Introduction: Binaural Earbud Microphone AKA Holophonic, 3d Stereo, Bin-aural Microphones. for Less Than $10

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"The Ear Mic"

In this Instructable I will show you how to create a pair of Binaural Microphones that can be worn in your ears. All you need is an old pair of Earbuds, 7 bucks and some basic soldering skills.

I use these all the time with my camera, some of the best stereo recording you can get for a fraction of the cost.

What is Bin-aural audio you may ask?

"Binaural recording is a method of recording sound that uses two microphones, arranged with the intent to create a 3-D stereo sound sensation for the listener of actually being in the room with the performers or instruments."

Essentially this effect is possible because of how our brain interprets the sound that we hear. The subtle changes in how long it takes for sound to reach one ear before another and the intensity of that sound allows our brains to interpret where that sound is coming from and how far away it is. It's incredable that this can be replicated with only two microphones, but we also only have two ears.

Listen to this famous audio clip "Virtual Barber Shop" with your headphones on to experience the effect.

Step 1: What You Need

The project is fairly simple as is the parts list.

Earbud: Free - $20 (preferably the ear wrap style, normal ear-buds will not work as well if you intend to wear these.) I believe this is similar to the pair I used .
2 x PC-Mount Condenser Microphone Element: - $3.19 can be found at Radio Shack. Heres A link .
Packing Foam: Free - ??? Not sure where to buy the stuff. It is optional, used as a a good wind screen.

Thats it!

Tools Needed:
Soldering Iron with solder.
Wire stripper or scissors
Hot glue gun

Step 2: Disassemble Ear-Bud

This will vary from ear-bud to ear-bud of course, but essentially your just going to take the ear-bud apart as delicatly as possible to get access to the speaker inside. For mine I believe it was just a matter of popping the thin metal wind screen out (upper right of picture). The rest came apart pretty easily because most of it was flexible rubber.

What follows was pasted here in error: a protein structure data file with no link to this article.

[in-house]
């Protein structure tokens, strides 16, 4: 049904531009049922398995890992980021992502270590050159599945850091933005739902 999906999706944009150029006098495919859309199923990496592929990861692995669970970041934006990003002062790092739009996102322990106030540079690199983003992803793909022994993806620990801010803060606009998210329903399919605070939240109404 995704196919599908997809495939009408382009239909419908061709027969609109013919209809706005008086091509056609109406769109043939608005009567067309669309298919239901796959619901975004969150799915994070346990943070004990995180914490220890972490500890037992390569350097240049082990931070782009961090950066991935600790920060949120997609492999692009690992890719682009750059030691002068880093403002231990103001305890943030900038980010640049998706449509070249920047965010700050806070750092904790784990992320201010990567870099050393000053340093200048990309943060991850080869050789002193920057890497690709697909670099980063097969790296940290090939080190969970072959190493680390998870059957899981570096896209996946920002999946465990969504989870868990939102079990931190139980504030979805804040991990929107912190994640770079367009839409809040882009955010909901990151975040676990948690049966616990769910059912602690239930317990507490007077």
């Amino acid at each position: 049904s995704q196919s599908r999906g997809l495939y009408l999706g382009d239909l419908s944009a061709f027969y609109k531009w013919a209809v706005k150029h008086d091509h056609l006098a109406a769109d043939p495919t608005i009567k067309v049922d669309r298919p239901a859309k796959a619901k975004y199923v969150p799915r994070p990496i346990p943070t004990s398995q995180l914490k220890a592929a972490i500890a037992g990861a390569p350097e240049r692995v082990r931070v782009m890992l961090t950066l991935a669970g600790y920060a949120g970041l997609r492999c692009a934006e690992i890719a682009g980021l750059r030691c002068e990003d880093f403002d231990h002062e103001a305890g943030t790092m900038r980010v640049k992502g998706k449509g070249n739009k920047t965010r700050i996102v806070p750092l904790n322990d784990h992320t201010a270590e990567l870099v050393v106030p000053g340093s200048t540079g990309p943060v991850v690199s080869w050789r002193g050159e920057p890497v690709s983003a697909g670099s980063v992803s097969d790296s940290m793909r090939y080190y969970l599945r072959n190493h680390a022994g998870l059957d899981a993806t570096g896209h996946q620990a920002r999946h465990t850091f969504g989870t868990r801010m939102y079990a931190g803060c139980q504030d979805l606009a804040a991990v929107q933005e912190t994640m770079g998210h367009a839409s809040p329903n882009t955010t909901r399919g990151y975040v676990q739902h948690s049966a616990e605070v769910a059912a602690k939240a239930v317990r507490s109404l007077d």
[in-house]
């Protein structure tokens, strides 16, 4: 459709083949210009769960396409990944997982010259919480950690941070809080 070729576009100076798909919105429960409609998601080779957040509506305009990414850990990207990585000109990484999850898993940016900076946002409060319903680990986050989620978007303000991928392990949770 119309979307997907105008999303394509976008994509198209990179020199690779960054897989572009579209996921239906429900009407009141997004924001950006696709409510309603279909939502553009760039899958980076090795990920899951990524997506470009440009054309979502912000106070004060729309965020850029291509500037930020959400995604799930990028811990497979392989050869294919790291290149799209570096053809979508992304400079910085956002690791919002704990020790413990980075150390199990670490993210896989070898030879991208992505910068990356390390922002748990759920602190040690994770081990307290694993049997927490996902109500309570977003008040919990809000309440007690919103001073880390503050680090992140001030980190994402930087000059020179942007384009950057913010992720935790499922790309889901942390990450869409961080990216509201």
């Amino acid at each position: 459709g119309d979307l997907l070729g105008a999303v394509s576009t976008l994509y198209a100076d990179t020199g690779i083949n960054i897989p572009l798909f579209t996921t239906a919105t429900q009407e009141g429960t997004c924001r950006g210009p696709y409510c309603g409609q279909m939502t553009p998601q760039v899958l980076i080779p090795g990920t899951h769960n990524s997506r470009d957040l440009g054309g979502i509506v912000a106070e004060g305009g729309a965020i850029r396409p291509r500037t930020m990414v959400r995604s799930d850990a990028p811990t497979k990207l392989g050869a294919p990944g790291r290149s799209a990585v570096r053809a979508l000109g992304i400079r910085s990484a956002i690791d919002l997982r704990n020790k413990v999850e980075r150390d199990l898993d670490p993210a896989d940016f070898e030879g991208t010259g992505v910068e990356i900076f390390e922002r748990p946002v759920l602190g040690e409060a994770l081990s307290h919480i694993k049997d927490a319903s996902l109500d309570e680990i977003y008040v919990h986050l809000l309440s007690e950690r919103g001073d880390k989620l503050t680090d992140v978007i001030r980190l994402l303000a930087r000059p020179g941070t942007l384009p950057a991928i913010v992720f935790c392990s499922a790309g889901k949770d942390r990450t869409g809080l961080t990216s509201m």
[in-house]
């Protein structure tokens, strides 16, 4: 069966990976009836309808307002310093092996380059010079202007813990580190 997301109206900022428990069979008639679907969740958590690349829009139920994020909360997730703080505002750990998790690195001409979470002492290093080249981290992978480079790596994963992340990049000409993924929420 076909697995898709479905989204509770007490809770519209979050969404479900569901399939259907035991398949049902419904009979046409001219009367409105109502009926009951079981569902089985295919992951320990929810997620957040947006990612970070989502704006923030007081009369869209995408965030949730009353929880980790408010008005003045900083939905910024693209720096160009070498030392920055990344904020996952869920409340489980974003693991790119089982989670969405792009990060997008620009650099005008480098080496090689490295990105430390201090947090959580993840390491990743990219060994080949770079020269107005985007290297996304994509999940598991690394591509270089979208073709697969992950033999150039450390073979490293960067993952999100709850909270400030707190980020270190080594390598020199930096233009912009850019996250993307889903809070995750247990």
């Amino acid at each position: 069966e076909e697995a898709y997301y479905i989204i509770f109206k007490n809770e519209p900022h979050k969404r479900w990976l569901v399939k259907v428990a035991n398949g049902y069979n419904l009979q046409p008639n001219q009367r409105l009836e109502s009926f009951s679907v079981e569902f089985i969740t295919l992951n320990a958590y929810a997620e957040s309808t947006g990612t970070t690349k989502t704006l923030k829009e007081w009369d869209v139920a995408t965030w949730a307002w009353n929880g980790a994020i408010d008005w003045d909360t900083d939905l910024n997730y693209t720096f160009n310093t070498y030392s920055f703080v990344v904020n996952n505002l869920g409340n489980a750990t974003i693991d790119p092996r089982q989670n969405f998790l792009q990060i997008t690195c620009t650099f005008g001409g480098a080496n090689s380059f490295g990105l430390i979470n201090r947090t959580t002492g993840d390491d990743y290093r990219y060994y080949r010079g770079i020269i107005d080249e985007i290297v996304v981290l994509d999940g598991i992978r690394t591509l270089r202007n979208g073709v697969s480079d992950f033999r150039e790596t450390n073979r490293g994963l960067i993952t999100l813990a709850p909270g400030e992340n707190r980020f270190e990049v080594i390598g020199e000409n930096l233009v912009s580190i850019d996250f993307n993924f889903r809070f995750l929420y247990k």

Now, un-solder the two wires from each of the two speakers.

Step 3: Attaching the Microphone

You will notice that there are different colors to the wires.

Since we are changing these from an output device to an input device it will actually flip the two channels. so left becomes right and right becomes left.

Right Speaker (left mic)
Red: Positive
Bare: Ground

Left Speaker (Right mic)
green or black: Positive
Bare: Ground

This will actually work to our favor because you will actually have to wear these ear buds backwards anyways, because instead having a speaker pointed inward you will have a microphone pointed outward, savvy? (pictures may help)

So find out where the ground and positive wire is located on your new microphones(sometimes says on box) and solder the proper wires to the proper locations.

Before we go any further it may be a good idea to plug these in and test them to make sure that they are working right. If they are not then simply switch the wires around.

I use Audacity (It's Free! and one of the best audio programs)

Just plug them into the back of your computer and give em a go. Go on, I'll wait...

If they work then Hot glue over the wires to ensure that they don't wiggle loose.

Step 4: Reassemble

Do they work? Great!

Now to reassemble the pieces. Odds are your windscreen won't fit back in, if it does great, if not no worries make a better one using foam.

I hot glued the speaker into place and cut a cube of packing foam to use as a windscreen. I carefully avoided the microphone and hot glued around the plastic edge and glued the foam down. I then used my dremel to shape the foam into a dome-like shape

I don't have a photo of the back, but I ground down some of the sharper bits of plastic with my trusty dremel so that it fit more comfortably in my ear(be careful not to go too deep and damage the wires).

Step 5: Enjoy!

You should now have a working pair of Binaural Headphones. You can wear them like earbuds or put them on a cheap maniquin head to make some pretty amazing audio.

I love using these with my video camera, I recommend panning your camera with your head to your recorded video matches your audio. They make the best stereo microphones at a fraction of whats being sold right now. Also these are vary sensitive, so use a low sensitivey setting for your audio( if your camera has that option).

If you enjoyed this Instructable then please vote for me in the contest!

Here are some of my own test samples.

Wear Headphones to get the proper effect

First with the ear-buds worn on my head

Then with the ear-buds secured to the sides of a mannequin head.

And then I took some test footage with them being worn on my head and plugged into my camera. (really crappy video for some reason, I must have used the wrong encoding... but its the audio that's important)

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